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McDonald’s has enlisted “Ted Lasso” star Jason Sudeikis, a Twitch streamer, a TikTok creator and a K-pop band to back its World Cup campaign. Ads will blanket more than 75 countries, amounting to what the fast food giant describes as its largest global campaign to date.
McDonald’s, which describes the campaign as “social first,” is planning a range of digital activities and influencer marketing targeted at various countries. The world’s largest restaurant company declined to say if it will use paid ads on Twitter, where some brands have pulled spending due to uncertainties related to Elon Musk’s plans for dealing with brand safety issues, including the spread of misinformation.
The effort comes from Wieden+Kennedy New York, which has recently expanded its remit to include global work after serving as the fast food giant’s lead U.S. agency since 2019. McDonald’s still works with TBWA, DDB and Leo Burnett across the globe, representatives confirmed, but the World Cup campaign is a significant get for W+K, considering its scope.
The campaign makes use of a simple, but universal, phrase—“Wanna go to McDonald’s?” One ad shows people in various countries asking the question in 10 different languages and four varying dialects, including referring to the chain as Maccy D’s, McDo, Macca’s, McDonal and Mecces. The spot ends with Sudeikis peeved that a friend went to McDonald’s without him.
The use of “Wanna go to McDonald’s?”—which in the ad is voiced in both sad and happy settings—is indicative of McDonald’s strategy under Wieden+Kennedy to lean into so-called “fan truths,” which refers to sourcing ideas from how regular people talk about McDonald’s, including on social media.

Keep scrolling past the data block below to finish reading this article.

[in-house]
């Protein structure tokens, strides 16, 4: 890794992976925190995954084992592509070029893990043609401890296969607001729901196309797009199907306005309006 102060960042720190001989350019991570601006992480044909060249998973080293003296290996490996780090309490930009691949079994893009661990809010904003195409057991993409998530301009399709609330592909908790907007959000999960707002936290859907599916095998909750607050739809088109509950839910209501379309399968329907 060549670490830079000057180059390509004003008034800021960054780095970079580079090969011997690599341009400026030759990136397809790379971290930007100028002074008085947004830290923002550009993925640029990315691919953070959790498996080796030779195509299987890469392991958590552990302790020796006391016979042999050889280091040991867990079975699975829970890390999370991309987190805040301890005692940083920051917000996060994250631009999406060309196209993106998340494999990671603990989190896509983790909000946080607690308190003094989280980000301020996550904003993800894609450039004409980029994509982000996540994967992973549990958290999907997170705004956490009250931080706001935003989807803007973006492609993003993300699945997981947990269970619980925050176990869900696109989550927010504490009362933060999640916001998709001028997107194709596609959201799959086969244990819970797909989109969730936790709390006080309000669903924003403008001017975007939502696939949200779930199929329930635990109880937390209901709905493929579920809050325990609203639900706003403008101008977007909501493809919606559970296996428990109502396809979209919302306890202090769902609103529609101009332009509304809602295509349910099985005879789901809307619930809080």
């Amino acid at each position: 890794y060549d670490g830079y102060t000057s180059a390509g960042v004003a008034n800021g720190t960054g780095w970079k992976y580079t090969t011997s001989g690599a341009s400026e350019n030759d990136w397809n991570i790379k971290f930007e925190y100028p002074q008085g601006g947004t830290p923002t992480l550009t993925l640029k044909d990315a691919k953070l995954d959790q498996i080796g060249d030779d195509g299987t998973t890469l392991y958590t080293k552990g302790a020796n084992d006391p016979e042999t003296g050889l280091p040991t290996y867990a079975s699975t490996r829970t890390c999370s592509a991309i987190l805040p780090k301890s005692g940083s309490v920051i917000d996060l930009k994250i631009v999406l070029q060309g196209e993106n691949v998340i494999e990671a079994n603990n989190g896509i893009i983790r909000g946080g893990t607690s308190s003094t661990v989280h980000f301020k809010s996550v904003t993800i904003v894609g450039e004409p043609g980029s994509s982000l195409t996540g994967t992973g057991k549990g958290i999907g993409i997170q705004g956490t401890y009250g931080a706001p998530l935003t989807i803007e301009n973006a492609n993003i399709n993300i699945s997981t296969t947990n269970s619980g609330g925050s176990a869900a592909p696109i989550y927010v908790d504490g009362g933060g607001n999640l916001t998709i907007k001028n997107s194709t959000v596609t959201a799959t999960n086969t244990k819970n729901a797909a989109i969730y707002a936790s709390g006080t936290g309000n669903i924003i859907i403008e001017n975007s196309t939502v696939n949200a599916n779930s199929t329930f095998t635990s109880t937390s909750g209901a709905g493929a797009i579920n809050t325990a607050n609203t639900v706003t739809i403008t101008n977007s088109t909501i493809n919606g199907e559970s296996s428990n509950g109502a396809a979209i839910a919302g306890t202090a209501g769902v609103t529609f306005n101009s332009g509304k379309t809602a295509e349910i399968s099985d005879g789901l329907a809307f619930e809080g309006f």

As the star of Apple TV’s soccer-themed “Ted Lasso” comedy, Sudeikis is a natural fit for a World Cup campaign. McDonald’s is also leveraging social media and music stars as it seeks to stand out internationally amid a sea of World Cup ads in advance of the monthlong tournament, which begins Nov. 20 in Qatar.
Read more: A brand guide to FIFA World Cup marketing
Also appearing in the ad is TikTok sensation Khaby Lame, who has amassed more than 150 million followers with a style that avoids speaking in favor of gestures and expressions. Others featured include K-pop band Itzy and Twitch streamer Edwin Castro, who is known for soccer-themed content and whose rising appeal as an endorser recently landed him a representation deal with CAA.
“Our goal with this campaign was to capture that unique feeling of togetherness that only fandoms can create,” Morgan Flatley, McDonald’s global chief marketing officer, said in a statement to Ad Age. “As McDonald’s largest global marketing campaign to date, with over 75 markets participating, we are focused on uniting FIFA World Cup and McDonald’s superfans off the pitch with the universal fan truth that whether their teams win or lose, whether watching in New York City, Barcelona or Tokyo, ‘Wanna go to McDonald’s?’ is a favorite invitation.”
In Canada, whose team is making its first World Cup appearance in 36 years, McDonald’s put a positive spin on the red and yellow penalty cards issued in soccer matches, by replicating them on social media and filling them with promotional codes for free McDonald’s menu items. Also, influencers will drop in on World Cup watch parties to give out swag, McDonald’s said.
In China, where games will be shown late at night because of time zone differences, McDonald’s will send McDelivery orders via 1the 1-member “midnight riders,” who will capture the deliveries on TikTok. McDonald’s is also leaning into TikTok in the Middle East, where soccer commentator Raouf Ben Khelif will encourage TikTokers to supply their own commentary over his videos.
In the U.S., McDonald’s says it will be “feeding the fandom in real time, engaging brand fans and crew watching the World Cup through online social and offline interactions.” It declined to provide specifics.
In this article:
E.J. Schultz is the News Editor for Ad Age, overseeing breaking news and daily coverage. He also contributes reporting on the beverage, automotive and sports marketing industries. He is a former reporter for McClatchy newspapers, including the Fresno Bee, where he covered business and state government and politics.